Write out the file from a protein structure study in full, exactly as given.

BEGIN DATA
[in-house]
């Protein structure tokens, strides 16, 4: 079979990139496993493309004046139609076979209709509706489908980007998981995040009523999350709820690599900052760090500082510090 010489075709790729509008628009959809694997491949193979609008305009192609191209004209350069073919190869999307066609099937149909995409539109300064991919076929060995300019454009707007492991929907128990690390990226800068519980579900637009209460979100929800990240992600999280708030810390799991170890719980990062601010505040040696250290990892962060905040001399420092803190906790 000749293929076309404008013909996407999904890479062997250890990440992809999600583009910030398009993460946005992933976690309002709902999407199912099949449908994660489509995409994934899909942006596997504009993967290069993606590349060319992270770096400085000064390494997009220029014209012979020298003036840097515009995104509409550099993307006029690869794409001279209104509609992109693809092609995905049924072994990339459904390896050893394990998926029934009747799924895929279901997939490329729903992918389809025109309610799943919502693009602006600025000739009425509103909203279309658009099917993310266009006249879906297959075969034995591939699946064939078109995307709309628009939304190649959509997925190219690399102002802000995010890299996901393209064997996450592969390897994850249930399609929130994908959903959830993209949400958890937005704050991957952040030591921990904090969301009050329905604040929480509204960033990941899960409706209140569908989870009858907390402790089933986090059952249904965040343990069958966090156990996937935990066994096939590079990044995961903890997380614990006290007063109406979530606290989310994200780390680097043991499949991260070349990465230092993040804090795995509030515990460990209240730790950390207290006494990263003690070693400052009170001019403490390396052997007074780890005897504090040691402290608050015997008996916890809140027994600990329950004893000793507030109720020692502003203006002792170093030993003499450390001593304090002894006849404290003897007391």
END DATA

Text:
[in-house]
């Protein structure tokens, strides 16, 4: 079979990139496993493309004046139609076979209709509706489908980007998981995040009523999350709820690599900052760090500082510090 010489075709790729509008628009959809694997491949193979609008305009192609191209004209350069073919190869999307066609099937149909995409539109300064991919076929060995300019454009707007492991929907128990690390990226800068519980579900637009209460979100929800990240992600999280708030810390799991170890719980990062601010505040040696250290990892962060905040001399420092803190906790 000749293929076309404008013909996407999904890479062997250890990440992809999600583009910030398009993460946005992933976690309002709902999407199912099949449908994660489509995409994934899909942006596997504009993967290069993606590349060319992270770096400085000064390494997009220029014209012979020298003036840097515009995104509409550099993307006029690869794409001279209104509609992109693809092609995905049924072994990339459904390896050893394990998926029934009747799924895929279901997939490329729903992918389809025109309610799943919502693009602006600025000739009425509103909203279309658009099917993310266009006249879906297959075969034995591939699946064939078109995307709309628009939304190649959509997925190219690399102002802000995010890299996901393209064997996450592969390897994850249930399609929130994908959903959830993209949400958890937005704050991957952040030591921990904090969301009050329905604040929480509204960033990941899960409706209140569908989870009858907390402790089933986090059952249904965040343990069958966090156990996937935990066994096939590079990044995961903890997380614990006290007063109406979530606290989310994200780390680097043991499949991260070349990465230092993040804090795995509030515990460990209240730790950390207290006494990263003690070693400052009170001019403490390396052997007074780890005897504090040691402290608050015997008996916890809140027994600990329950004893000793507030109720020692502003203006002792170093030993003499450390001593304090002894006849404290003897007391």